We are, however, faced on this appeal with a further problem. The defendant argues that he was financially unable to print the record in 1948 in connection with his appeal from the original judgment of conviction and contends that the Appellate Division's denial of his application to prosecute that appeal in forma pauperis denied him the equal protection of the laws. Since an appeal could not have been taken in 1949, either from that order or from the subsequent judgment of the Appellate Division dismissing the appeal for failure to prosecute (see People v. Carroll, 292 N.Y. 590; People v. O'Rafferty, 291 N.Y. 801; see, also, Cohen and Karger, Powers of the New York Court of Appeals, pp. 720-721; but see, contra, People v. Pitts, also decided today, 6 N Y 2d 288, holding that such an appeal currently lies), it follows that the defendant had no opportunity of raising the constitutional issue asserted. That does not mean that the question must, or should, be reviewed on an appeal from the amended judgment. A regard for proper and orderly procedure does not sanction departure from our settled rule that a defendant may not procure a review of the original judgment of conviction by appeal from an order or judgment of resentence.
This is not to say, though, that Williams is left without remedy in the courts of this State. A defendant should be accorded the opportunity of demonstrating, if he can, that the Appellate Division's action in refusing to allow him to prosecute his appeal on the original record which led to the later dismissal of the appeal deprived him of a "right" to appeal and constituted a denial of the equal protection of the laws. Consequently, it is our view that the defendant should be privileged to raise the question involving the equal protection of the laws at the present time by an application addressed to the Appellate *197 Division and upon such application the court should explore the validity of its 1949 dismissal of the defendant's appeal in the light of the principles that have more recently been announced in Griffin v. Illinois (351 U. S. 12) and People v. Kalan (2 N Y 2d 278) and the cases which followed them. (See, e.g., People v. Pitts, 6 N Y 2d 288, also decided today; People v. Pride, 3 N Y 2d 545; Eskridge v. Washington Prison Bd., 357 U.S. 214.)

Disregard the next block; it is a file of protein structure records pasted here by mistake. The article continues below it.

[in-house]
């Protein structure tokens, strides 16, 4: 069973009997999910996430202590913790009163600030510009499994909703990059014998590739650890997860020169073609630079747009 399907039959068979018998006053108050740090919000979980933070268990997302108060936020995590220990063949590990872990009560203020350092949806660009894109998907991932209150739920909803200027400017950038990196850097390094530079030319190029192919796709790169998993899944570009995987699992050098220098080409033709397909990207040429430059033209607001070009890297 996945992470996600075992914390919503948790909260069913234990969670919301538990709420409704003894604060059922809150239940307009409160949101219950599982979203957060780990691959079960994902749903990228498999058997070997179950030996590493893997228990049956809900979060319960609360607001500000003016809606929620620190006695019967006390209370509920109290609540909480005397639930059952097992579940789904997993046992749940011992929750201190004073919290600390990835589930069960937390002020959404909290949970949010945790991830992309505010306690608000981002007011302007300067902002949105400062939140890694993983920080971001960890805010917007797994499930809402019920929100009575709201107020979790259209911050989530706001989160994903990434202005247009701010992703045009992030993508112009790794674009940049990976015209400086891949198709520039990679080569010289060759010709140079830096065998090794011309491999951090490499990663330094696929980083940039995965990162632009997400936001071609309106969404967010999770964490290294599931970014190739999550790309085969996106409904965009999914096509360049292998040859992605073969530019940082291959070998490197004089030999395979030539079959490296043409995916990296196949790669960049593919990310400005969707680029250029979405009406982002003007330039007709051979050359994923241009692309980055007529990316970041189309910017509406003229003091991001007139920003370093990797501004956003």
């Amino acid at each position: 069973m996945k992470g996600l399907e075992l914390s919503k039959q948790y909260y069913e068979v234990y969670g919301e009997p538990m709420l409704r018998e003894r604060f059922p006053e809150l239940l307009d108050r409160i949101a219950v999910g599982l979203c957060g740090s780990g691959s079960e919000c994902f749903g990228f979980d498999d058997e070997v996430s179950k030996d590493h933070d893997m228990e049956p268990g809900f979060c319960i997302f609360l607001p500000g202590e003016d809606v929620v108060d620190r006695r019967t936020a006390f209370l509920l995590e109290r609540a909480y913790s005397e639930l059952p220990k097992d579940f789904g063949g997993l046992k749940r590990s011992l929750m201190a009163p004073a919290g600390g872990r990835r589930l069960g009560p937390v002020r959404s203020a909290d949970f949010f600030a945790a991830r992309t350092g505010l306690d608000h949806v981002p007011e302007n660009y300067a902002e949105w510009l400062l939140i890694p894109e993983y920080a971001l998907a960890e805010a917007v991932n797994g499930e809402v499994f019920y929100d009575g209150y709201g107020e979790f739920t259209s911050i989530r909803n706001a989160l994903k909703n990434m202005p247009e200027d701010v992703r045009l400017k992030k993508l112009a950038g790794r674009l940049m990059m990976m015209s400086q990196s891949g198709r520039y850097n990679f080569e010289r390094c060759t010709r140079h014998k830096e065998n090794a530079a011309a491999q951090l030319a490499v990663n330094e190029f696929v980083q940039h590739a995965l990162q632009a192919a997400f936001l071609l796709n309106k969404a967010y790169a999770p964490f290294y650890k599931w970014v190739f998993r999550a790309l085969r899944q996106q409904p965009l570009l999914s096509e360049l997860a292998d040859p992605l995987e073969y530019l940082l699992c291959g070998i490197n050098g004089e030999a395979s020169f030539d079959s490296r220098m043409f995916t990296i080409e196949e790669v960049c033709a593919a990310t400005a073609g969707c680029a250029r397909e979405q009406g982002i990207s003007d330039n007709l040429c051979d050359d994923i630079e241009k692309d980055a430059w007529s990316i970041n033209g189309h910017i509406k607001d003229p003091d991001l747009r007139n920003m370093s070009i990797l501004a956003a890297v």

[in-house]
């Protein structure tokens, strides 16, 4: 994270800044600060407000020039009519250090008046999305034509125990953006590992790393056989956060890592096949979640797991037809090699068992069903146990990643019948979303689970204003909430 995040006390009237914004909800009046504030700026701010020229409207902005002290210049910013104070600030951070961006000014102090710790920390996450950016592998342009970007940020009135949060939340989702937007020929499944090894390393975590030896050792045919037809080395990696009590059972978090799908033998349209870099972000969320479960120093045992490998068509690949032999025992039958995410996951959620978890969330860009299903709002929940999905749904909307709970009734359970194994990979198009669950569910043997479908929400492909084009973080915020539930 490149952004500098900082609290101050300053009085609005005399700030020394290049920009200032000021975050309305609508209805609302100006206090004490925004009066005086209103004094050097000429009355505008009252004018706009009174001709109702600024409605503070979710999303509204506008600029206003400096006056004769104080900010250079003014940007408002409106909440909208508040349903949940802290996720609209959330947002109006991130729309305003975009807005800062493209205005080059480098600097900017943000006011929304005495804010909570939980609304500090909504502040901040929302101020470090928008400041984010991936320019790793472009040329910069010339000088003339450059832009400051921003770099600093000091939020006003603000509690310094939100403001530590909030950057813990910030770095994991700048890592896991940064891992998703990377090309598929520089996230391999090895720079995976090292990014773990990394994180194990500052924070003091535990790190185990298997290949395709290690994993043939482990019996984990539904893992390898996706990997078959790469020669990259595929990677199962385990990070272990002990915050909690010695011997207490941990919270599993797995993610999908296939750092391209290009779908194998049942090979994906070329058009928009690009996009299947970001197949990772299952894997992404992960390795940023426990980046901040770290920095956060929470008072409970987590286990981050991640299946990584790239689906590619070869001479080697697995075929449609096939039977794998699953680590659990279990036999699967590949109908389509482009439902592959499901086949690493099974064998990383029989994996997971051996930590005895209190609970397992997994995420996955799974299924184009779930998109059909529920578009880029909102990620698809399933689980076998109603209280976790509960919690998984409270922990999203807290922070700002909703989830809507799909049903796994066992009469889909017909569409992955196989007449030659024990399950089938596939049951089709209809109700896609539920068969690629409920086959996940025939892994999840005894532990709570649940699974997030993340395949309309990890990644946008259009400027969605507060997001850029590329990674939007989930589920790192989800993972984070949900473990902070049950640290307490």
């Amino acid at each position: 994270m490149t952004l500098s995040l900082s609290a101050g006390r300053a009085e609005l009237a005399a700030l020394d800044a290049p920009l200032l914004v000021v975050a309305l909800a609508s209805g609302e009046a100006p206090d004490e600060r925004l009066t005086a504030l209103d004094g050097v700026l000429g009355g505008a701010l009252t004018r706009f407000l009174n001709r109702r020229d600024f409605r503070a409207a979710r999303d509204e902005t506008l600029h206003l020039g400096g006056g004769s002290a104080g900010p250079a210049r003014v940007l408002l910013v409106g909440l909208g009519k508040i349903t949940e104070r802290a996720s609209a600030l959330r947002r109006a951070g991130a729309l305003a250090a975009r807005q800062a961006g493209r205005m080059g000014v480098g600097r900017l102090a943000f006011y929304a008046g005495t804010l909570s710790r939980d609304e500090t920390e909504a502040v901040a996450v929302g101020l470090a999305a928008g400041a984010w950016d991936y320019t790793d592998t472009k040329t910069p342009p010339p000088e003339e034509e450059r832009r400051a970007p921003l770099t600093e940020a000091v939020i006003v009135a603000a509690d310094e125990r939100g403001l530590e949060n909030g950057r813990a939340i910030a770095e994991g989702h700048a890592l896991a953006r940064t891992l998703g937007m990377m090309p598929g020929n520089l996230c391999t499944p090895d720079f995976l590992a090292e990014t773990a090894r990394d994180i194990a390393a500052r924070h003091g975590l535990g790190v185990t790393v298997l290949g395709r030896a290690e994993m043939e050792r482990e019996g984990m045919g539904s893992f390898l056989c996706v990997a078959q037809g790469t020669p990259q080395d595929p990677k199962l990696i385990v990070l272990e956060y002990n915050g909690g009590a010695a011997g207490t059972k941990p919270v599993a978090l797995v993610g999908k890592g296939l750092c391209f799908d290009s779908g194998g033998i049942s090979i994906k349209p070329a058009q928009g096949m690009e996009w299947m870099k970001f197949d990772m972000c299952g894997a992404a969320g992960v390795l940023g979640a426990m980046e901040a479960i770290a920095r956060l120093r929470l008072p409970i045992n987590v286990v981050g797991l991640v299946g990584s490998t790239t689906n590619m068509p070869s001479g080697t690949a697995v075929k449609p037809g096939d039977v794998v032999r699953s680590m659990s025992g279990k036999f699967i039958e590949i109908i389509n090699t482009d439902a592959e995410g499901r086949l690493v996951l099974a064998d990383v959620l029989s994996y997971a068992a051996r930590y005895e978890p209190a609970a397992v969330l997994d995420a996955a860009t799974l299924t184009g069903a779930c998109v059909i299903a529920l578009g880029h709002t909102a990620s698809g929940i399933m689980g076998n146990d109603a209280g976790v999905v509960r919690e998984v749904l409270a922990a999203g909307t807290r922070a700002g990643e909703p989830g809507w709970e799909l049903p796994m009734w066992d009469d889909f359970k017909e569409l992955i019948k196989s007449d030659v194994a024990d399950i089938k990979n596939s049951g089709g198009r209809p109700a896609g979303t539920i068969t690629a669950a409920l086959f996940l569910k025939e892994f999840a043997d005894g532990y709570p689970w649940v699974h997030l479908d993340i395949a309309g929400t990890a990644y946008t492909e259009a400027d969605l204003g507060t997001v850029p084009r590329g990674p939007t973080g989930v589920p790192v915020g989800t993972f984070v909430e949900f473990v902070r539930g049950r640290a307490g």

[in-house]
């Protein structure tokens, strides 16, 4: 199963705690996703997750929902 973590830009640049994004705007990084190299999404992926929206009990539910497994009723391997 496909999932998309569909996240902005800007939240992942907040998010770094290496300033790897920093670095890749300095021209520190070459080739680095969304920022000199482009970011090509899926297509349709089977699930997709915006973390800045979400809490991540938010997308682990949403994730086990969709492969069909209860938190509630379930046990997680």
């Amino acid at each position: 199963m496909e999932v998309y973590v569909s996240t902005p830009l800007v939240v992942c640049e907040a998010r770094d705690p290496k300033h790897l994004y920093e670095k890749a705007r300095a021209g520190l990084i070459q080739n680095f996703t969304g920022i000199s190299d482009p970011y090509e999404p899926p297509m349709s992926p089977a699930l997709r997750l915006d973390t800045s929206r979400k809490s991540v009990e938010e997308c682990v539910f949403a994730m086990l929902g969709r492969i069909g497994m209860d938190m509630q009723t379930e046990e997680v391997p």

It is hardly necessary to add that, in suggesting this procedure, we intimate no opinion whatsoever as to what the decision should be.
The judgment of the Appellate Division should be affirmed.
 Section 2189 provides that a person never convicted of a felony shall receive an indeterminate sentence, the minimum of which shall not be more than one half of the longest period prescribed for the crime of which he was convicted. It was his argument that the 20 years imposed as the minimum exceeded the one half of the 30 years which the Legislature had prescribed as the maximum for first degree robbery (Penal Law, § 2125).